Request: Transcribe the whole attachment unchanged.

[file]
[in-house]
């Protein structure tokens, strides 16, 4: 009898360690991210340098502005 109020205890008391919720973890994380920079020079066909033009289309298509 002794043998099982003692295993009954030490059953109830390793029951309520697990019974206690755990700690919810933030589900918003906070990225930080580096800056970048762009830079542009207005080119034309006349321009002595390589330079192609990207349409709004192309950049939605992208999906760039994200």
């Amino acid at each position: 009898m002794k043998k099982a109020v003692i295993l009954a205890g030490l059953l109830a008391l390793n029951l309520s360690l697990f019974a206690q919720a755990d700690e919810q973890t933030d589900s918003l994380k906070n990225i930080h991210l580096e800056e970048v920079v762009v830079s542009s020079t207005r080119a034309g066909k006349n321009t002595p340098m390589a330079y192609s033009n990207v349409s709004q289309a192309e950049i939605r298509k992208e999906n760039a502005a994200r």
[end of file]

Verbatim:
[in-house]
């Protein structure tokens, strides 16, 4: 009898360690991210340098502005 109020205890008391919720973890994380920079020079066909033009289309298509 002794043998099982003692295993009954030490059953109830390793029951309520697990019974206690755990700690919810933030589900918003906070990225930080580096800056970048762009830079542009207005080119034309006349321009002595390589330079192609990207349409709004192309950049939605992208999906760039994200």
């Amino acid at each position: 009898m002794k043998k099982a109020v003692i295993l009954a205890g030490l059953l109830a008391l390793n029951l309520s360690l697990f019974a206690q919720a755990d700690e919810q973890t933030d589900s918003l994380k906070n990225i930080h991210l580096e800056e970048v920079v762009v830079s542009s020079t207005r080119a034309g066909k006349n321009t002595p340098m390589a330079y192609s033009n990207v349409s709004q289309a192309e950049i939605r298509k992208e999906n760039a502005a994200r």